But over time, you start to add functionality to it.
And for example, in the case of the Kyoto Tycoon world, we added TLS connections to it.
And then we started to get issues of scale, right? So what happens is maybe it works great at some particular number of key values stored in it, but at some point it doesn't scale so well.
And in particular, we ran into a problem of systems getting out of sync on the network.
And actually how long it would take one system to catch up with another one.
So one option is, well, can I modify the existing thing I have?
And that's often a really good option if you can, because you haven't got to write everything from scratch and always writing from scratch is hard work.
But at some point, you end up forked away maybe from the original project, or you end up with so much customization that you're kind of working around the architecture of the piece of software that you built this thing on.
And so at some point, and we saw this way back actually with our DNS. So originally we were using PDNS, PowerDNS, which was fantastic.
But at some point you've got enough modifications and things you're doing that you're like, that'd be really better if we had a different architecture, maybe for IO performance, or maybe something to do with memory.
There's many reasons why you might want to do that.
And so what Cloudflare has always done is kind of like gone as far as we can with an existing open source project.
And until we've seen a point where it's like, we're now hamstrung perhaps by performance characteristics or architecture of that project, it makes sense to write something new.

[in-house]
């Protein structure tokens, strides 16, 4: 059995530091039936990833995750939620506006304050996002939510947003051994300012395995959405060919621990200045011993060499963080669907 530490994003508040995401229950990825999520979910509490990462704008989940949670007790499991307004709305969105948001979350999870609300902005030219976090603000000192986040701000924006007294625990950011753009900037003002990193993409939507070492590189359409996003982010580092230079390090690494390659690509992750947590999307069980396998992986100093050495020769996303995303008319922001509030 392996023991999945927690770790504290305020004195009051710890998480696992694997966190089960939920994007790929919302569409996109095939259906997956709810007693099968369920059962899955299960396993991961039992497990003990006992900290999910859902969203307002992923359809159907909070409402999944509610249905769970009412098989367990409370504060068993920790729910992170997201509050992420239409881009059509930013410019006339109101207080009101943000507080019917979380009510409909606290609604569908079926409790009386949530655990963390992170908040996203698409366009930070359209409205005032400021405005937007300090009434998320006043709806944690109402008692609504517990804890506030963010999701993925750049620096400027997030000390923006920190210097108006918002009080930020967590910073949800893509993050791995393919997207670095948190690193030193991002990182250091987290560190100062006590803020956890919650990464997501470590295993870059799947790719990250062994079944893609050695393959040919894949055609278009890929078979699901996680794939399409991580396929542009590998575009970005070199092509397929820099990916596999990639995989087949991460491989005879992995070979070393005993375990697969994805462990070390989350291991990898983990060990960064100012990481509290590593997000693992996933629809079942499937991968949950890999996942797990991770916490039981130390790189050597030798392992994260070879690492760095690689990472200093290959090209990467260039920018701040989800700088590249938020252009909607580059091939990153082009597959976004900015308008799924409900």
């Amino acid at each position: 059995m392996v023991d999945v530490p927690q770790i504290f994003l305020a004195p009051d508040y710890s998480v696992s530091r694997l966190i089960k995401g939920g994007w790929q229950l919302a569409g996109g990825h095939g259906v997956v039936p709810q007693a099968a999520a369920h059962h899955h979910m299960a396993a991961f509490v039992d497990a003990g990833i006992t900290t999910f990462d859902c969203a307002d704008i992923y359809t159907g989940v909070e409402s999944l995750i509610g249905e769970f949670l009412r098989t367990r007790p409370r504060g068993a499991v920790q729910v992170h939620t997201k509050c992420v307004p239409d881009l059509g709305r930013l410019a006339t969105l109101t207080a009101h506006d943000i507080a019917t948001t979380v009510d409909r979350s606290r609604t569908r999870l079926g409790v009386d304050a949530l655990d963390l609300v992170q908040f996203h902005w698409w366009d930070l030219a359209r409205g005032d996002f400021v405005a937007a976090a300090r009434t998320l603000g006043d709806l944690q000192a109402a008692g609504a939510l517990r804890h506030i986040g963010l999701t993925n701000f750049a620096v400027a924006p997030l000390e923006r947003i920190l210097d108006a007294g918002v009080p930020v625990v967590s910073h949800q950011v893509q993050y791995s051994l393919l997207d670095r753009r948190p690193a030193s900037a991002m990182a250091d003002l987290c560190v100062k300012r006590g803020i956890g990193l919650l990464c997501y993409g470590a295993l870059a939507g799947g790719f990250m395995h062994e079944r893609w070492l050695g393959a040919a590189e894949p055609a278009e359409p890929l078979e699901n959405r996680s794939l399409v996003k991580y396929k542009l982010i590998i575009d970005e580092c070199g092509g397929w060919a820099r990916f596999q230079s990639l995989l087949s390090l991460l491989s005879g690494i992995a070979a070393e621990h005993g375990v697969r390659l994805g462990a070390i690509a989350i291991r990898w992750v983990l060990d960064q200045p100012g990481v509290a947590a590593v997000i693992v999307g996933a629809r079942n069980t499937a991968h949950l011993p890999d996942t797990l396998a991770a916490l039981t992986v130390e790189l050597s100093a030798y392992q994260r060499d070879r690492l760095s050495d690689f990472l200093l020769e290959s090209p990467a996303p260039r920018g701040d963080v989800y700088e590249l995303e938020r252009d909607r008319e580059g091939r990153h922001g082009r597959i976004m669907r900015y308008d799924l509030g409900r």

I mean, for example, in the case of RRDNS, people often ask us if we could open source it, which we could.
The problem is RRDNS is so bound to Cloudflare's own architecture and Cloudflare's own business logic, you'd have to extract most of it for it to be interesting to anybody else.
Otherwise, it's like very specifically tied in. So, you know, it's these things you have to sort of make a decision on how hard is it for us to make real progress.
And, you know, in the case of 126.96.36.199, we knew that we'd really push the not lower combination as far as we could.
And as we're scaling, as we also want to optimize the performance, it just becomes a good idea to write something new.
Exactly. There's other Rust-related blog posts. Do you want to go over any of the others or...?
We've got some more, right? Bring up some more. So, I mean, Oxy.
So, the post by Ivan about Oxy is also another really interesting thing.
So, a lot of what Cloudflare does is around parsing traffic, web traffic, and other sorts of traffic from clients to servers, right?
And doing something to that connection.
It might be like caching in the case of the CDN, or in the case of the WAF, it might be blocking a request because we've, you know, seen it as something malicious in that.
Or it might be from the Zero Trust Gateway, it might be blocking access to a domain that the organization doesn't want to be there.
Or in the case of iCloud Private Relay about jumping between hops that provide privacy.